It's easy for people to say they live by a particular set of values. It can be much more difficult to fully commit to them, which is why it took Beth Wilmeth about a year to persuade her volleyball team to begin making "honor calls."
The coach at Roseville's Northwestern College stresses integrity, and she wanted her players to demonstrate their principles on the court. Her suggestion: When an Eagles blocker touches an opponent's shot that goes out of bounds -- and game officials don't see the touch -- the Eagles should self-report it, which would cost them the point. That proved to be a tough sell, even at a Christian college.
But Wilmeth also preaches persistence. She asked her players to think, talk and pray about it last fall, and a concept that once seemed incompatible with the competitive spirit has become symbol and sign for the Eagles' program. Last month, Northwestern's commitment to honor calls earned it the 2009-10 NCAA Student-Athlete Sportsmanship Award for female athletes.
The players -- and Wilmeth, too -- still grimace when they surrender a point. But an idea that initially bewildered opponents and officials has enabled the Eagles to make a unique imprint on their school and their sport, while deepening the spirituality that guides them.
"It was a hard thing to get used to," senior setter Leah Kostek said. "I'm so competitive that the first few times it happened on crucial points, I had to tell myself, 'This is a good thing! This is a good thing!'
"I was really frustrated, but deep down, I knew it was the right thing to do. I'm proud of my teammates, and I'm proud to be an Eagle."
Middle blocker Elissa Sandstrom has had to make several honor calls on herself, and her initial opposition has morphed into unexpected joy. "Now I love doing it," she said. "It still stinks giving up a point, but it feels right. Other teams have said, 'Thank you for being honest.' And if you want to be a person of integrity, you have to have it in all areas."
Wilmeth became intrigued with the honor-calls concept in 2008. After the NCAA Division III Eagles set a school record for victories with a 30-7 record -- and went 14-0 in the Upper Midwest Athletic Conference to win their second title in a row -- she wanted to set a new standard for achievement, one that wasn't centered on numbers.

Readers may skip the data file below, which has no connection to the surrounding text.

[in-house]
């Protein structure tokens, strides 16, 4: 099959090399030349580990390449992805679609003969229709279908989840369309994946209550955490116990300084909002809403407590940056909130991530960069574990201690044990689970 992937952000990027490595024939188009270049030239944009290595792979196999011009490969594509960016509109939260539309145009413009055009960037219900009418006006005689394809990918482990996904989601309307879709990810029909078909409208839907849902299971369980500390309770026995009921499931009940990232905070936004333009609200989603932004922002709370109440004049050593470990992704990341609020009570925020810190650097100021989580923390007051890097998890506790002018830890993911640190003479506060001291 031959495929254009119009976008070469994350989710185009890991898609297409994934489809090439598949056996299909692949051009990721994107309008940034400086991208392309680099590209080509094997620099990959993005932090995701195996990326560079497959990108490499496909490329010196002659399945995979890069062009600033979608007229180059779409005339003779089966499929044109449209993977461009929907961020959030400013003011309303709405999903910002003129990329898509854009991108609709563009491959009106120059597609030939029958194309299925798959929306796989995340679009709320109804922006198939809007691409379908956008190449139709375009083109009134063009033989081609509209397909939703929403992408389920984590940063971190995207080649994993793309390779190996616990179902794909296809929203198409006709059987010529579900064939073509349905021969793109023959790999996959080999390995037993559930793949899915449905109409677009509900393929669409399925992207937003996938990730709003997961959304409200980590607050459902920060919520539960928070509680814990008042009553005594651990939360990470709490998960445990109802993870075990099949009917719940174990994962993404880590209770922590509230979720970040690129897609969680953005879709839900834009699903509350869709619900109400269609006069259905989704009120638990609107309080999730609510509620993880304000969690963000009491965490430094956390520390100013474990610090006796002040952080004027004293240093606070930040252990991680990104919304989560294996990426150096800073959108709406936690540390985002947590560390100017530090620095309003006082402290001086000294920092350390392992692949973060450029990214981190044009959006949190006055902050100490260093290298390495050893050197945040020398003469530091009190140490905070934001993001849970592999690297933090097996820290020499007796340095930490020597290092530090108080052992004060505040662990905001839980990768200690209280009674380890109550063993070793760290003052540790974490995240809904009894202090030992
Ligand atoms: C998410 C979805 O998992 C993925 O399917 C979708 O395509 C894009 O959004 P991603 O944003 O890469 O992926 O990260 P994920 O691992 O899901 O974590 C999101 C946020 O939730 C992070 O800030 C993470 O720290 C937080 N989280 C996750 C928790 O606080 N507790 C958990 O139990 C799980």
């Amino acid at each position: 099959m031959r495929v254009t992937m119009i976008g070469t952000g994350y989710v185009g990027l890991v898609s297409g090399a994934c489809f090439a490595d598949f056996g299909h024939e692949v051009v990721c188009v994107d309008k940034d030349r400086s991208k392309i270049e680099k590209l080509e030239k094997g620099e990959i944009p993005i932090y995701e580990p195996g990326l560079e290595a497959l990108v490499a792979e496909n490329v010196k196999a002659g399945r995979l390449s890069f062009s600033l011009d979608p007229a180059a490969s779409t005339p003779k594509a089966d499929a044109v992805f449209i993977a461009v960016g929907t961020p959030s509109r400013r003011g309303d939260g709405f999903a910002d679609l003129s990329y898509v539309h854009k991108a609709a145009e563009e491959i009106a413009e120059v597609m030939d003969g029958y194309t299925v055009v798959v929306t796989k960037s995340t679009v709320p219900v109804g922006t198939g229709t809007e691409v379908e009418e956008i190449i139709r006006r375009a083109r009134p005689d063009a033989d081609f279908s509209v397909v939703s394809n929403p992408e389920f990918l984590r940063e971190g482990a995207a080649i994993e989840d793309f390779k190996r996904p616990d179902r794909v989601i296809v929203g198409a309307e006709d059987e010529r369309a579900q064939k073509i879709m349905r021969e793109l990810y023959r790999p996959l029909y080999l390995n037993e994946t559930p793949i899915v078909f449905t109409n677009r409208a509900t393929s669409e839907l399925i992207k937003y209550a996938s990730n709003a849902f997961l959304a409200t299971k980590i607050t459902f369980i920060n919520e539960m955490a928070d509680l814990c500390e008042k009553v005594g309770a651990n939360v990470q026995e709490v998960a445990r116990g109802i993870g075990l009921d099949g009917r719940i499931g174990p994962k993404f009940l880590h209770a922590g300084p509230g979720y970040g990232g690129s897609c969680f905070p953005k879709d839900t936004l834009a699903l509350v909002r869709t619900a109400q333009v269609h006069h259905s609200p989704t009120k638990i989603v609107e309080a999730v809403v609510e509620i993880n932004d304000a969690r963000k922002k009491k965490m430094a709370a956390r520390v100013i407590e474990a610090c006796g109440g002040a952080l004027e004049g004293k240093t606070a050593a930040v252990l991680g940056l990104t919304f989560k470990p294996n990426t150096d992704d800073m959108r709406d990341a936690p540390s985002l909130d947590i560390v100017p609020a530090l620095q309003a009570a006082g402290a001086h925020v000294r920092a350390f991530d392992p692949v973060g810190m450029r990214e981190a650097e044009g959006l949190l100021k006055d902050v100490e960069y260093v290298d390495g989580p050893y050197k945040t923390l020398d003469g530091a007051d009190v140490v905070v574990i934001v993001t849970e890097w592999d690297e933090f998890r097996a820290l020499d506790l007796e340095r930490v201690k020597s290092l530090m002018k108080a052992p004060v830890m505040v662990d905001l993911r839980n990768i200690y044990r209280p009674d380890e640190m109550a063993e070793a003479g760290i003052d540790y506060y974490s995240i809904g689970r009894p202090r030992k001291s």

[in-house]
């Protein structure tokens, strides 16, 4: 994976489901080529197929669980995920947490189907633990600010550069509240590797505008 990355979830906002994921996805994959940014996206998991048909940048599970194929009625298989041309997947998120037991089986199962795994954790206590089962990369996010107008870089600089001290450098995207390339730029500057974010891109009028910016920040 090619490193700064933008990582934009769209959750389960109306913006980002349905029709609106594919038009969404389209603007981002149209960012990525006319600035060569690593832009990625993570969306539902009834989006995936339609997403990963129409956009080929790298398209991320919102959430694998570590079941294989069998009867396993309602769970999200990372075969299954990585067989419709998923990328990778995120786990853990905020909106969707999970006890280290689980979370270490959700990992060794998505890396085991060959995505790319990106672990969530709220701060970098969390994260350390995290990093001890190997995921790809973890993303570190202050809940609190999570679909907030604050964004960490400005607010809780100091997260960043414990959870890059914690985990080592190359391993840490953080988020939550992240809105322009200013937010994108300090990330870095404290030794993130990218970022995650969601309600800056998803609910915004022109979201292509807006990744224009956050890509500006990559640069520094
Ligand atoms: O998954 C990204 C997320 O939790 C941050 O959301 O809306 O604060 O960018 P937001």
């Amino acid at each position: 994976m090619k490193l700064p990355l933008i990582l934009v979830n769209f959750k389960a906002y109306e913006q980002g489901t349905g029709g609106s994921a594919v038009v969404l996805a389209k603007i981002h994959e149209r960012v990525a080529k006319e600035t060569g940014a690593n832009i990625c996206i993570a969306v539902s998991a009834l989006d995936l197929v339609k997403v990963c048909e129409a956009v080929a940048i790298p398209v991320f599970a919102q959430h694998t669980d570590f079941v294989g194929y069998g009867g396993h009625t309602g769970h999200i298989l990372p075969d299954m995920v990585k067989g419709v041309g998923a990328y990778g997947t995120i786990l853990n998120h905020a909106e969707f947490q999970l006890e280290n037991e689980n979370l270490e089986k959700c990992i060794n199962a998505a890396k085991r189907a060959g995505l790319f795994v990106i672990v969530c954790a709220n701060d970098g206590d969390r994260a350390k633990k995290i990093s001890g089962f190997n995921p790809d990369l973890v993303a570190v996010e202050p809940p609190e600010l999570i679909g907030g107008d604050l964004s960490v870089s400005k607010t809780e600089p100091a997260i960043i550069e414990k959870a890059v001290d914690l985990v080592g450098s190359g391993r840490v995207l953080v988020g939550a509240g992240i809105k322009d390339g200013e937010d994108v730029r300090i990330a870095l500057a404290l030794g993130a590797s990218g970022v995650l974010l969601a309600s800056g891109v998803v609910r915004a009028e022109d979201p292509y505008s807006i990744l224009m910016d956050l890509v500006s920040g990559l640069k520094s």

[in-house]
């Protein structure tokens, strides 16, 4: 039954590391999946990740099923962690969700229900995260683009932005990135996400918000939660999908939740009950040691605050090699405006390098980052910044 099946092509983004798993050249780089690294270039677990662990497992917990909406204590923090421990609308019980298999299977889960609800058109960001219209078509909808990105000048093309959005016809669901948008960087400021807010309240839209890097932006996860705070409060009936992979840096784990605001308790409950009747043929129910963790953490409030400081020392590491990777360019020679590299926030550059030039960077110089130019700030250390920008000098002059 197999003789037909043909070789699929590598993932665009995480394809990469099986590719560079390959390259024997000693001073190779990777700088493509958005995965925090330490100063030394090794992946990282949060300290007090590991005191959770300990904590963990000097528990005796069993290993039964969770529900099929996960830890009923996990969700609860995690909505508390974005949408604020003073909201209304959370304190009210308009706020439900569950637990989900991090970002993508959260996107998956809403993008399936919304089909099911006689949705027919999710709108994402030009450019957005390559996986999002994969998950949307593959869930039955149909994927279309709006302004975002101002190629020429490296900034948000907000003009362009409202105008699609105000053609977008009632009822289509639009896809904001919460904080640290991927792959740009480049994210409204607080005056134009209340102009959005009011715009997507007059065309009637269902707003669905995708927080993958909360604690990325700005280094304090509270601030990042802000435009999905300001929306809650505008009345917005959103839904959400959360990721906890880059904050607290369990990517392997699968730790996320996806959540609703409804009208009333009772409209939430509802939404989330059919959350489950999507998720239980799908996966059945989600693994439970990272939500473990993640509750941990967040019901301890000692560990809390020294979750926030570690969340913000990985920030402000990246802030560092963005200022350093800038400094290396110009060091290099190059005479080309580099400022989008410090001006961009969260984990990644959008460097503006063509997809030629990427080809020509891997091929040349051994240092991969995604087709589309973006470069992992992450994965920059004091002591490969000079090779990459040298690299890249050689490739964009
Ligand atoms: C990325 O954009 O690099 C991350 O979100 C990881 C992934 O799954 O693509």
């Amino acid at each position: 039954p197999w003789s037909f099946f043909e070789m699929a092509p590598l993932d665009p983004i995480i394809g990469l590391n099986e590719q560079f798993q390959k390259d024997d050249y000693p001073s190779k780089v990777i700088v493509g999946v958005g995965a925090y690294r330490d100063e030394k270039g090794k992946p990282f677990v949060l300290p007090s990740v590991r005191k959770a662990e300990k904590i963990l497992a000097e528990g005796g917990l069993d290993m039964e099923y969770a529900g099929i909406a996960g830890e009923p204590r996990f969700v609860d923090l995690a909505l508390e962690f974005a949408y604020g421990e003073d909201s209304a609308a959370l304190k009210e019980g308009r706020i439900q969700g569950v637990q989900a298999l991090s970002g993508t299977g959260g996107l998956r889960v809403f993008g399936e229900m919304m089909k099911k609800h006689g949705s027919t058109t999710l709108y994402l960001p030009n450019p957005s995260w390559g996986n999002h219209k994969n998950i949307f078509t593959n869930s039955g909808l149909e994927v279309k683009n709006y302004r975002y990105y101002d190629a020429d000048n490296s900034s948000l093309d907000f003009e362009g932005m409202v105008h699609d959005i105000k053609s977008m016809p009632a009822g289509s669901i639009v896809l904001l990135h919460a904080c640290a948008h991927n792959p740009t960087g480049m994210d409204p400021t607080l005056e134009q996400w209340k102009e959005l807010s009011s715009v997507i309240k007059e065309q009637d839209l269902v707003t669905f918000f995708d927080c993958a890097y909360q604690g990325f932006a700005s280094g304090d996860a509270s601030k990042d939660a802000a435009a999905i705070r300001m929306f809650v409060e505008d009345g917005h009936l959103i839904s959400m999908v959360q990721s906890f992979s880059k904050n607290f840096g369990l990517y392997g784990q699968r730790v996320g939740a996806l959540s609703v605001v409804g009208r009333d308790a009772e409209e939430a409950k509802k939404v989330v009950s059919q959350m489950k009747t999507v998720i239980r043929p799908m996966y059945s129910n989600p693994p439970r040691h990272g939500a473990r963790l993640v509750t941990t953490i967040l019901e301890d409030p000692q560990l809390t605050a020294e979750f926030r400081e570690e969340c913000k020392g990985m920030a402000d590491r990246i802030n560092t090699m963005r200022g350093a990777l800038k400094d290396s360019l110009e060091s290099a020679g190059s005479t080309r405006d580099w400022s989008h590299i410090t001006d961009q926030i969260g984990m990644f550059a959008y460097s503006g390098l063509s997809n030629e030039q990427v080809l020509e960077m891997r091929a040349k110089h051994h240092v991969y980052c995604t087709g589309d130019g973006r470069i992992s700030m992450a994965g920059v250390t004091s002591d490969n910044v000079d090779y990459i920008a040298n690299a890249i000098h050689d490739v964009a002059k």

One of the Eagles' opponents that season, Ohio's Cedarville University, made honor calls. Wilmeth decided to challenge her players to be a "legacy team," one that left a lasting impression for the athletes who would follow. She set five core principles to guide them -- tenacity, integrity, love, release from the pressure to win, and forming authentic relationships -- and floated the idea of honor calls as part of living those ideals.
Even after her players accepted it, it took others a while to do so. Before the first games of the 2009 season, Wilmeth told the officials what her team planned to do, then figured word would get around.
It didn't, and neither referees nor opponents could grasp the idea of a team willingly giving up a point. "In our first tournament, at Augsburg, the officials met and decided what we were doing wasn't fair," she said. "So they started ignoring our calls, and it was really funny to watch the team's reaction. They had finally decided to do it, and the ref wouldn't take it. It was so different that it surprised people at first."
UMAC officials determined there was no rule prohibiting honor calls. When they checked with the NCAA, they were told it was definitely OK -- and that NCAA representatives admired and encouraged it.
Honor calls have not yet cost Northwestern a match, but they did take 30 points away from the Eagles last season. In return, they have strengthened the players' dedication to the high standards their faith calls them to follow, which has had a ripple effect.
Other teams have begun asking about the concept. Some have simply emulated it, which might be the greatest honor of all.
"Last year, in a game against Wisconsin-Eau Claire, one of our girls made an honor call," Sandstrom said. "On the next point, one of their girls made one. I felt like that's how volleyball is supposed to be played. It was really nice."
Rachel Blount • firstname.lastname@example.org